Reading is a process of constructing meaning by interacting with text; as individuals read, they use their prior knowledge along with clues from the text to construct meaning. Research indicates that effective or expert readers are strategic (Baker & Brown, 1984a, 1984b). This means that they have purposes for their reading and adjust their reading to each purpose and for each reading task. Strategic readers use a variety of strategies and skills as they construct meaning (Paris, Wasik, & Turner, 1991).
A strategy is a plan selected deliberately by the reader to accomplish a particular goal or to complete a given task (Paris, Lipson, & Wixson, 1983; Paris, Wasik, & Turner, 1991). When students are able to select and use a strategy automatically, they have achieved independence in using the strategy. Along with the strategies that expert readers use, they also use a number of comprehension and study skills. It is clear from research that readers develop the use of strategies and skills by reading and writing and being given the support they need to grow in these processes (Wells, 1990).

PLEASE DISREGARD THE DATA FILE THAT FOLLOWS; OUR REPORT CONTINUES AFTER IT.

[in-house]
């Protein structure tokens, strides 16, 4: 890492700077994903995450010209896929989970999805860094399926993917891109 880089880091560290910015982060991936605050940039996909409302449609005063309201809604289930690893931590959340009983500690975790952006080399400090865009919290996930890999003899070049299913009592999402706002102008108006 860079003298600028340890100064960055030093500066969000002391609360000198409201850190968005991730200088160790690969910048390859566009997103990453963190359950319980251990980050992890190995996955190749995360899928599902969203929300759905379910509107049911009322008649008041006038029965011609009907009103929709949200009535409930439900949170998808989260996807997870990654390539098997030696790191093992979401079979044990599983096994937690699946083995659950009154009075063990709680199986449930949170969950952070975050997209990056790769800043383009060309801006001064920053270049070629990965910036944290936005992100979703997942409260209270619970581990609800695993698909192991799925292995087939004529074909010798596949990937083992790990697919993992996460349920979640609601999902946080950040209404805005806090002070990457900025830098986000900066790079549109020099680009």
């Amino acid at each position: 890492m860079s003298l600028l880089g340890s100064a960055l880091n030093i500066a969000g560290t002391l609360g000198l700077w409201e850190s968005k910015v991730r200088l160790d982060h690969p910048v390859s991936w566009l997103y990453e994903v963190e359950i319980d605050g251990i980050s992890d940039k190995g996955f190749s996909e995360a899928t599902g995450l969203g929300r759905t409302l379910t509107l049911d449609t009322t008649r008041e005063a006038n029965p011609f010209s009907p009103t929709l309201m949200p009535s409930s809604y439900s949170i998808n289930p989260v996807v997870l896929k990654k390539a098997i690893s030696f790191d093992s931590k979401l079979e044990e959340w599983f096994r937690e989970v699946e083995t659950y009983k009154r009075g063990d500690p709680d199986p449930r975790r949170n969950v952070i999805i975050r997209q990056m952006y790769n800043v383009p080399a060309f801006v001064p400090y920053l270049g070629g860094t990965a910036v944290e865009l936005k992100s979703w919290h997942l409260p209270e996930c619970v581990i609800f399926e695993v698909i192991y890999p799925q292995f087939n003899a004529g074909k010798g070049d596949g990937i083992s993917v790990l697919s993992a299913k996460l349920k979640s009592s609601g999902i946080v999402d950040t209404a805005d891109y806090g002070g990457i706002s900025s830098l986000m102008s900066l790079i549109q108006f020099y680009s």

The goal of all reading instruction is to help students become expert readers so that they can achieve independence and can use literacy for lifelong learning and enjoyment. Learning to use strategies effectively is essential to constructing meaning. Readers who are not strategic often encounter difficulties in their reading (Paris, Wasik, & Turner, 1991). These early difficulties in reading may influence the way readers learn throughout the rest of their lives (Anderson, Hiebert, Scott, & Wilkinson, 1985).
Copyright © 1997 Houghton Mifflin Company. All Rights Reserved.
Terms and Conditions of Use.